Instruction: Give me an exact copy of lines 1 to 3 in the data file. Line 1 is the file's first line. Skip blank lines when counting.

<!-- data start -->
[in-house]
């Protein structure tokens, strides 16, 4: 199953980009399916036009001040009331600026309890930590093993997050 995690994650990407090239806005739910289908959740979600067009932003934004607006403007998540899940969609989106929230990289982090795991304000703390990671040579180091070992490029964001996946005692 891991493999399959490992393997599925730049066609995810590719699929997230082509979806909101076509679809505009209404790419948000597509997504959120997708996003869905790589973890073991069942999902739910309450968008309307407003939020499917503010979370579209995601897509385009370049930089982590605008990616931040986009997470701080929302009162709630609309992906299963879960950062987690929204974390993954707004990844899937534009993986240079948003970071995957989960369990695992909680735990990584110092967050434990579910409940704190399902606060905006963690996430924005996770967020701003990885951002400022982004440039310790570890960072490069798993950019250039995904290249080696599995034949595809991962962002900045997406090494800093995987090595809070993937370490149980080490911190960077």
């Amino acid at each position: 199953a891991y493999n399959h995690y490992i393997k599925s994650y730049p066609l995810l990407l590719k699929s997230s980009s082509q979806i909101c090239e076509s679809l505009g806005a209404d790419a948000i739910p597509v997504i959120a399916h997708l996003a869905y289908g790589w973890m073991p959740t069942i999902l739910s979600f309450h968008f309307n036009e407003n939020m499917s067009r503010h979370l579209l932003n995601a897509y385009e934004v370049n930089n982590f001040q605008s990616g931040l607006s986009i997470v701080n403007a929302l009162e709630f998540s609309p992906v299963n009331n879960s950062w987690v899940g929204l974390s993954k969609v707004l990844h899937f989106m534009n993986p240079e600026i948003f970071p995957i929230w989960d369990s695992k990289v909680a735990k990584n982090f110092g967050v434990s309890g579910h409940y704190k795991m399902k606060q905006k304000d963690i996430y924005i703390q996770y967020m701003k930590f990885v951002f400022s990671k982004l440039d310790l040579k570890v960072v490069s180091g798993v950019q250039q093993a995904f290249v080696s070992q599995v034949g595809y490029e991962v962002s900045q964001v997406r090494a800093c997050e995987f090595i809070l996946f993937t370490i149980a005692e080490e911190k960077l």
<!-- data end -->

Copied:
[in-house]
């Protein structure tokens, strides 16, 4: 199953980009399916036009001040009331600026309890930590093993997050 995690994650990407090239806005739910289908959740979600067009932003934004607006403007998540899940969609989106929230990289982090795991304000703390990671040579180091070992490029964001996946005692 891991493999399959490992393997599925730049066609995810590719699929997230082509979806909101076509679809505009209404790419948000597509997504959120997708996003869905790589973890073991069942999902739910309450968008309307407003939020499917503010979370579209995601897509385009370049930089982590605008990616931040986009997470701080929302009162709630609309992906299963879960950062987690929204974390993954707004990844899937534009993986240079948003970071995957989960369990695992909680735990990584110092967050434990579910409940704190399902606060905006963690996430924005996770967020701003990885951002400022982004440039310790570890960072490069798993950019250039995904290249080696599995034949595809991962962002900045997406090494800093995987090595809070993937370490149980080490911190960077």
């Amino acid at each position: 199953a891991y493999n399959h995690y490992i393997k599925s994650y730049p066609l995810l990407l590719k699929s997230s980009s082509q979806i909101c090239e076509s679809l505009g806005a209404d790419a948000i739910p597509v997504i959120a399916h997708l996003a869905y289908g790589w973890m073991p959740t069942i999902l739910s979600f309450h968008f309307n036009e407003n939020m499917s067009r503010h979370l579209l932003n995601a897509y385009e934004v370049n930089n982590f001040q605008s990616g931040l607006s986009i997470v701080n403007a929302l009162e709630f998540s609309p992906v299963n009331n879960s950062w987690v899940g929204l974390s993954k969609v707004l990844h899937f989106m534009n993986p240079e600026i948003f970071p995957i929230w989960d369990s695992k990289v909680a735990k990584n982090f110092g967050v434990s309890g579910h409940y704190k795991m399902k606060q905006k304000d963690i996430y924005i703390q996770y967020m701003k930590f990885v951002f400022s990671k982004l440039d310790l040579k570890v960072v490069s180091g798993v950019q250039q093993a995904f290249v080696s070992q599995v034949g595809y490029e991962v962002s900045q964001v997406r090494a800093c997050e995987f090595i809070l996946f993937t370490i149980a005692e080490e911190k960077l």